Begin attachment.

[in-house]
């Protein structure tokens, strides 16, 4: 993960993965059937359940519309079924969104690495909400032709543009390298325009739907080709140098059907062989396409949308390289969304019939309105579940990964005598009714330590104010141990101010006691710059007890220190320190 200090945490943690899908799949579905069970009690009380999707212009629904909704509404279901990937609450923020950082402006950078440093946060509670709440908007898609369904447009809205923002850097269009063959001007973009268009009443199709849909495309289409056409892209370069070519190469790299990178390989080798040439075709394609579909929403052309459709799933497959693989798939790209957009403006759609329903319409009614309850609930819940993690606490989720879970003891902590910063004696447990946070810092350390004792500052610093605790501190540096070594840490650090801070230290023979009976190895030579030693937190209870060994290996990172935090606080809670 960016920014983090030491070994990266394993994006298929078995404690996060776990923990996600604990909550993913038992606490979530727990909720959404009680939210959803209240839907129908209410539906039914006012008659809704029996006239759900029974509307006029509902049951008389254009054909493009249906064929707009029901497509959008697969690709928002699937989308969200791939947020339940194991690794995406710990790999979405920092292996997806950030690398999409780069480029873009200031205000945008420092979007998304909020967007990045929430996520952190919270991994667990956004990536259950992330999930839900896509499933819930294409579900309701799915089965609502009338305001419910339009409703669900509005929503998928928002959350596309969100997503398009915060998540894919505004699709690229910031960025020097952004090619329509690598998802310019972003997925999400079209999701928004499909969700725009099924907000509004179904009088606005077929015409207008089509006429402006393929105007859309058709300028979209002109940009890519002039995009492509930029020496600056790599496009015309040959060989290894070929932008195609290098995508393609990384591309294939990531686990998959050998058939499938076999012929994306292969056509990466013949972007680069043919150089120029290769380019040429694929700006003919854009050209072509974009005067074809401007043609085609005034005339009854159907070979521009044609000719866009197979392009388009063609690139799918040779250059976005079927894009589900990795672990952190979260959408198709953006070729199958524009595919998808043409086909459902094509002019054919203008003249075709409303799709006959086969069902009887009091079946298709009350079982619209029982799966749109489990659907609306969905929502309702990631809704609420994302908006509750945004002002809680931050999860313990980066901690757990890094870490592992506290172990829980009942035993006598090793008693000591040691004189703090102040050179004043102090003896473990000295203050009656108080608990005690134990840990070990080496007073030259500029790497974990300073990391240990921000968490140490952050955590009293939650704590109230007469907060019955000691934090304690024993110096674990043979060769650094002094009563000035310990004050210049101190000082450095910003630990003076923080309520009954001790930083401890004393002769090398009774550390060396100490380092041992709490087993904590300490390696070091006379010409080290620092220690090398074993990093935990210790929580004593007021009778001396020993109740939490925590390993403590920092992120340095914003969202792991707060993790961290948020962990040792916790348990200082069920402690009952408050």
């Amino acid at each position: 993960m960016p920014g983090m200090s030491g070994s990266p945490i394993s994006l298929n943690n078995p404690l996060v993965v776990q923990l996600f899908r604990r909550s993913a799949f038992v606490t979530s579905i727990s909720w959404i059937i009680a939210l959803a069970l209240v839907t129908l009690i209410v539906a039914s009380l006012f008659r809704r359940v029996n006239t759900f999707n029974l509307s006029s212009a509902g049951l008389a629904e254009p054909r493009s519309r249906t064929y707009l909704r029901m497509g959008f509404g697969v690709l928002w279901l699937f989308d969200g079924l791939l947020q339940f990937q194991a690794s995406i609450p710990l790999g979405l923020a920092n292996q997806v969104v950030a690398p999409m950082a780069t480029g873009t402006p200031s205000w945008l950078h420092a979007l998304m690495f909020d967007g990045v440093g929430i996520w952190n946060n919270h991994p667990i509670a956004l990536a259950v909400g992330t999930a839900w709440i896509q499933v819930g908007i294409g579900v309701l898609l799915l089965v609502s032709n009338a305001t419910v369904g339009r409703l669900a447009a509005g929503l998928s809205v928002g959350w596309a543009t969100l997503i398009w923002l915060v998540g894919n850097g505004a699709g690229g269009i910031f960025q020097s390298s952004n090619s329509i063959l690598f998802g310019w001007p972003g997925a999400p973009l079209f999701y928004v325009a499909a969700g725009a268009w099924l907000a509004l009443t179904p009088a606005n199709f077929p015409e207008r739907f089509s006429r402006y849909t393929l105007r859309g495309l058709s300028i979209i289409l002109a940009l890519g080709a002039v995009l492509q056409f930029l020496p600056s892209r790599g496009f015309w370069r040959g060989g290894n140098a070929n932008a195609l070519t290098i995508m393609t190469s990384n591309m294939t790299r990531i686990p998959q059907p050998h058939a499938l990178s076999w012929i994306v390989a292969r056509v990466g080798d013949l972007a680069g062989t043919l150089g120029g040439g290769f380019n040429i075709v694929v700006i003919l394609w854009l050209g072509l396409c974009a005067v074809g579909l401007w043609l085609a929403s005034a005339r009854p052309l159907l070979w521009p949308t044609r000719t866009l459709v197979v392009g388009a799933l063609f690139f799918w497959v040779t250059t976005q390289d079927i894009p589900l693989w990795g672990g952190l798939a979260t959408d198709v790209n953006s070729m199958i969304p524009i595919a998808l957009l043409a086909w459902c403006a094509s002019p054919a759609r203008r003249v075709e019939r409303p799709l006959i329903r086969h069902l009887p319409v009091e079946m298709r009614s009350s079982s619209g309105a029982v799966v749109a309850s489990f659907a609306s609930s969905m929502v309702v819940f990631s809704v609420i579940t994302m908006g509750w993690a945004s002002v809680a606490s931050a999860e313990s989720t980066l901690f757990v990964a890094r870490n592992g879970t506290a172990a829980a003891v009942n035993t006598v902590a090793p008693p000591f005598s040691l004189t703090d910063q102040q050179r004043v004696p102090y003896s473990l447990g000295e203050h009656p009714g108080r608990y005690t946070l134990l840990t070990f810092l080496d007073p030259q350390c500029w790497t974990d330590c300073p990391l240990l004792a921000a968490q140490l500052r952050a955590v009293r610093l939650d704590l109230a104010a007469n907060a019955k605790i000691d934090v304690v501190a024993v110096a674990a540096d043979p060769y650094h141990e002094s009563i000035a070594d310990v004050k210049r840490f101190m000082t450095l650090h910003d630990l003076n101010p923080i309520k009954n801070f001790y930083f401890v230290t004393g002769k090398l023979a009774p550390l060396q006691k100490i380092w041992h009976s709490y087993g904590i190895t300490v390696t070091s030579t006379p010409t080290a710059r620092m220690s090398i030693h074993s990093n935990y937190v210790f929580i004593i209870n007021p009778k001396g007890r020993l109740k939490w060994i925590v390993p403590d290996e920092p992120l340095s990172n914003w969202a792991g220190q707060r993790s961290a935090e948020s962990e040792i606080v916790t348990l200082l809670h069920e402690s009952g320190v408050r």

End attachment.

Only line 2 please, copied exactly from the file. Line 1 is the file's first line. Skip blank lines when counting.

């Protein structure tokens, strides 16, 4: 993960993965059937359940519309079924969104690495909400032709543009390298325009739907080709140098059907062989396409949308390289969304019939309105579940990964005598009714330590104010141990101010006691710059007890220190320190 200090945490943690899908799949579905069970009690009380999707212009629904909704509404279901990937609450923020950082402006950078440093946060509670709440908007898609369904447009809205923002850097269009063959001007973009268009009443199709849909495309289409056409892209370069070519190469790299990178390989080798040439075709394609579909929403052309459709799933497959693989798939790209957009403006759609329903319409009614309850609930819940993690606490989720879970003891902590910063004696447990946070810092350390004792500052610093605790501190540096070594840490650090801070230290023979009976190895030579030693937190209870060994290996990172935090606080809670 960016920014983090030491070994990266394993994006298929078995404690996060776990923990996600604990909550993913038992606490979530727990909720959404009680939210959803209240839907129908209410539906039914006012008659809704029996006239759900029974509307006029509902049951008389254009054909493009249906064929707009029901497509959008697969690709928002699937989308969200791939947020339940194991690794995406710990790999979405920092292996997806950030690398999409780069480029873009200031205000945008420092979007998304909020967007990045929430996520952190919270991994667990956004990536259950992330999930839900896509499933819930294409579900309701799915089965609502009338305001419910339009409703669900509005929503998928928002959350596309969100997503398009915060998540894919505004699709690229910031960025020097952004090619329509690598998802310019972003997925999400079209999701928004499909969700725009099924907000509004179904009088606005077929015409207008089509006429402006393929105007859309058709300028979209002109940009890519002039995009492509930029020496600056790599496009015309040959060989290894070929932008195609290098995508393609990384591309294939990531686990998959050998058939499938076999012929994306292969056509990466013949972007680069043919150089120029290769380019040429694929700006003919854009050209072509974009005067074809401007043609085609005034005339009854159907070979521009044609000719866009197979392009388009063609690139799918040779250059976005079927894009589900990795672990952190979260959408198709953006070729199958524009595919998808043409086909459902094509002019054919203008003249075709409303799709006959086969069902009887009091079946298709009350079982619209029982799966749109489990659907609306969905929502309702990631809704609420994302908006509750945004002002809680931050999860313990980066901690757990890094870490592992506290172990829980009942035993006598090793008693000591040691004189703090102040050179004043102090003896473990000295203050009656108080608990005690134990840990070990080496007073030259500029790497974990300073990391240990921000968490140490952050955590009293939650704590109230007469907060019955000691934090304690024993110096674990043979060769650094002094009563000035310990004050210049101190000082450095910003630990003076923080309520009954001790930083401890004393002769090398009774550390060396100490380092041992709490087993904590300490390696070091006379010409080290620092220690090398074993990093935990210790929580004593007021009778001396020993109740939490925590390993403590920092992120340095914003969202792991707060993790961290948020962990040792916790348990200082069920402690009952408050």